Massachusetts recently approved a pilot program that will allow ten communities to ban the installation of fossil fuel lines and related infrastructure in new buildings moving forward. Nine communities have already been selected, so only one available slot remains. But it was announced last week that Boston would not be approved for such a ban and the available slot will need to be given to another community. Boston Mayor Michelle Wu said that it “breaks her heart” that her city won’t be able to participate. The reason being given is that Boston’s situation is “too complex” to support such a ban and the city is too “electrically similar” to other communities for it to be practical. But something tells me there’s more to the story than that. (Boston Globe)
The decision marks an abrupt departure from the mayor’s recent statements, delivered in press conferences and radio interviews, that the city intended to participate in the program and lead by example.
Wu said, “it breaks my heart,” but that the city was not applying for the state program because it appears it was not actually intended for a city as complex as Boston, with its large population and already-strained electric grid. She said she had gotten “clear indications that Boston would not be chosen for the one available spot.”
Maria Hardiman, a spokesperson for the state Department of Energy Resources, said the challenge for Boston is that it’s “electrically similar” — meaning the age of the infrastructure and demands on the system are comparable — to several other cities or towns that have already been selected for the program, including Cambridge, Brookline, Newton, and Arlington.
The Mayor let the mask slip a bit while explaining how Boston would be disqualified from a fossil fuel ban. She admitted something that has already long been known. Boston’s energy grid has already been pushed to the brink, with residents there being subjected to occasional rolling blackouts during periods of high demand. Every new building that goes up that is forced to rely entirely on electrical service, particularly for heating and cooking will add more of a load to the grid. It’s not a sustainable situation.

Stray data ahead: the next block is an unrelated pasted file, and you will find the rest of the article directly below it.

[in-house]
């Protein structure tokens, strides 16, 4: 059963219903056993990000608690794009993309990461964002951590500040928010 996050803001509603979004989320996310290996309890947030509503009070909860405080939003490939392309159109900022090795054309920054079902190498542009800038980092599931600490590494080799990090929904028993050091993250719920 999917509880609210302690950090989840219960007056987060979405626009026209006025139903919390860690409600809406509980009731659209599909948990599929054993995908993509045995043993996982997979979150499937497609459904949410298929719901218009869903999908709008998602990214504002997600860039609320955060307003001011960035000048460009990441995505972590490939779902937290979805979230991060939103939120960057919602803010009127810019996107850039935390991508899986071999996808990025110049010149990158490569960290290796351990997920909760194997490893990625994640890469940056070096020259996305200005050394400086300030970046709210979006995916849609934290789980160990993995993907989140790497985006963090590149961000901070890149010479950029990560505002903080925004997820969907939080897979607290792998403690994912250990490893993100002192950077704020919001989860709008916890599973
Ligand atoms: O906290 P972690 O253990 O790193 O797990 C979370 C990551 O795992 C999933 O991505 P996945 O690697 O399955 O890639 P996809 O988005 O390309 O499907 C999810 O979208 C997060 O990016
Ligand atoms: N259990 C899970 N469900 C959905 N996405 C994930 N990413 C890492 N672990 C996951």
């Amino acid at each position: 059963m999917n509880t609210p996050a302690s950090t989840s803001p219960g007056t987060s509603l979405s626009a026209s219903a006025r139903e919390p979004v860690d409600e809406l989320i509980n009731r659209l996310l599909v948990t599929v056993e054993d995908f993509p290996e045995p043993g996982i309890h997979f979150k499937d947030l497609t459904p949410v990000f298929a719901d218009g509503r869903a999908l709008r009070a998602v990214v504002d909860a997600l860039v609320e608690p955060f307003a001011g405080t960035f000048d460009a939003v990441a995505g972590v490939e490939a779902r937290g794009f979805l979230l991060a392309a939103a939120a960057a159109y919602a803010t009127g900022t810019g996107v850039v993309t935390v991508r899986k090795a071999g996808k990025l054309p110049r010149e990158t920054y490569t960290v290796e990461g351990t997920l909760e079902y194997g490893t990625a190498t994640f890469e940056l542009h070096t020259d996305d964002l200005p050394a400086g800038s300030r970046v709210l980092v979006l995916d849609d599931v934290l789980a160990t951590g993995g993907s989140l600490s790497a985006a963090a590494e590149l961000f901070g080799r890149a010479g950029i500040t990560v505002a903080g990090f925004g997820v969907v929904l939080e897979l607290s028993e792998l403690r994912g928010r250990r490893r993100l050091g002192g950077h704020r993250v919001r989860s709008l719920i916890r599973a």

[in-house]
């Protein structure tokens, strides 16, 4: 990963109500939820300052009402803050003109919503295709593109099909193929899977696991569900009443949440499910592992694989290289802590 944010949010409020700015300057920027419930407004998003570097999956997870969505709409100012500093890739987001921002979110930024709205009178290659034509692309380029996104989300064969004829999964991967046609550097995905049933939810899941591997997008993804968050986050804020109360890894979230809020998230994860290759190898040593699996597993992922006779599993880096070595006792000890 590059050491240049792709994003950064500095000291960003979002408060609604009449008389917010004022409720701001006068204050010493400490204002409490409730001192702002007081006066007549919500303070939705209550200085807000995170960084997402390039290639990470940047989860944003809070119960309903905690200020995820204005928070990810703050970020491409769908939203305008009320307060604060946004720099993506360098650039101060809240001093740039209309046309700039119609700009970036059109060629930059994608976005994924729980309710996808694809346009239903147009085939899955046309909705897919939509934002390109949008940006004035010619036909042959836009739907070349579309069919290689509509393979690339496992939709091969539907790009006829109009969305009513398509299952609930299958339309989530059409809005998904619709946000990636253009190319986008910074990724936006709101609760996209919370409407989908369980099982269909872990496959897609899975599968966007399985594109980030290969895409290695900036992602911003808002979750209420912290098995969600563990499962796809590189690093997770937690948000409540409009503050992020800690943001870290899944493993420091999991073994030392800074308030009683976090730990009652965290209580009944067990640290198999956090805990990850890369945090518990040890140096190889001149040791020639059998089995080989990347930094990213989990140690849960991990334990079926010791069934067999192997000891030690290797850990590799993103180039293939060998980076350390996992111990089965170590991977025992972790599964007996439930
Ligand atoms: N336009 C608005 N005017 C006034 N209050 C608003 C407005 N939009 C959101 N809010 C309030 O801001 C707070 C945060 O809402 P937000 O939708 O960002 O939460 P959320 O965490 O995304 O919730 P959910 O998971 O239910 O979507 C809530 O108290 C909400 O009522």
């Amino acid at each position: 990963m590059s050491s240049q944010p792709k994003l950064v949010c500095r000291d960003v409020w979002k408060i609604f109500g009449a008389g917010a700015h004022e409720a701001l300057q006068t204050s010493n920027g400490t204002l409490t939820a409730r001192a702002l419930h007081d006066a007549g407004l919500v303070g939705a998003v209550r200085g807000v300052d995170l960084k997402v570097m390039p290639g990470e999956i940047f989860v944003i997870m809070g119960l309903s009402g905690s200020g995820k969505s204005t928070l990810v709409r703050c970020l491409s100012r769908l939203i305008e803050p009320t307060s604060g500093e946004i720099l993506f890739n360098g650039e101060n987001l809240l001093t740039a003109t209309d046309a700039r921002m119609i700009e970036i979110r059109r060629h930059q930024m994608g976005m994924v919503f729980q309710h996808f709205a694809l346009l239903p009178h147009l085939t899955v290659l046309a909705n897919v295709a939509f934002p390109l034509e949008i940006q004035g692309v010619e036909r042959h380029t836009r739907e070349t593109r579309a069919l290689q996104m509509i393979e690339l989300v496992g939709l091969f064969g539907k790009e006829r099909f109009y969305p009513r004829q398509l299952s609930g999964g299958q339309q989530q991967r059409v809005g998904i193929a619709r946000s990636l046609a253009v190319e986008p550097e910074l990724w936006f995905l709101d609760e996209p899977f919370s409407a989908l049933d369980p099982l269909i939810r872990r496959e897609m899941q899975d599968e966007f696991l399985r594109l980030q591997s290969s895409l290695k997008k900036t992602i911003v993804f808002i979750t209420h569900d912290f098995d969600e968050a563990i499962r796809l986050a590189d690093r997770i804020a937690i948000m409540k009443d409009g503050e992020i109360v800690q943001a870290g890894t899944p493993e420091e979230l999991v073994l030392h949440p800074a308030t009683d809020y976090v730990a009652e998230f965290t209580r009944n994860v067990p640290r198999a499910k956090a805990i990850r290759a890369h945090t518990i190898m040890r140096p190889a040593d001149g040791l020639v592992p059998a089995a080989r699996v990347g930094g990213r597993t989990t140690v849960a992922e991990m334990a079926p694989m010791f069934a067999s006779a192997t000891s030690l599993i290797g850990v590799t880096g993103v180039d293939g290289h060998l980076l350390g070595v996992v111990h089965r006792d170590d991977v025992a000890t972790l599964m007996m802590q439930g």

The plan has already run into opposition from other groups in the area even without the grid load considerations. Real estate development associations have opposed the ban, citing the higher construction costs associated with such restrictions. That would drive up prices even further in the already largely unaffordable city.
Also, as blue city officials have been learning across the country, people just like having gas appliances available. Many people prefer the reliability and lower cost of gas heating systems and lots of families prefer cooking on a gas stove. Developers may find fewer shoppers in the market for those fully electrified buildings. Also, when the electricity goes out, natural gas still works.
So why do this at all? The geniuses behind this scheme have already made it clear that this is all about “climate justice and equity.” Because of course it is. None of this has anything to do with improving efficiency or making people’s lives better. These are policies designed to please the Climate Goddess and the liberal elites who profit from all of the green energy schemes. Not that they’re likely to ever give up their private jets or air conditioning, of course. That sort of thing is for you little people. You know… just like paying taxes. But you can take comfort in knowing that you’re shouldering the burden so the planet can be saved. We’ll see how much of a comfort that is for you once the rolling blackouts kick back into gear.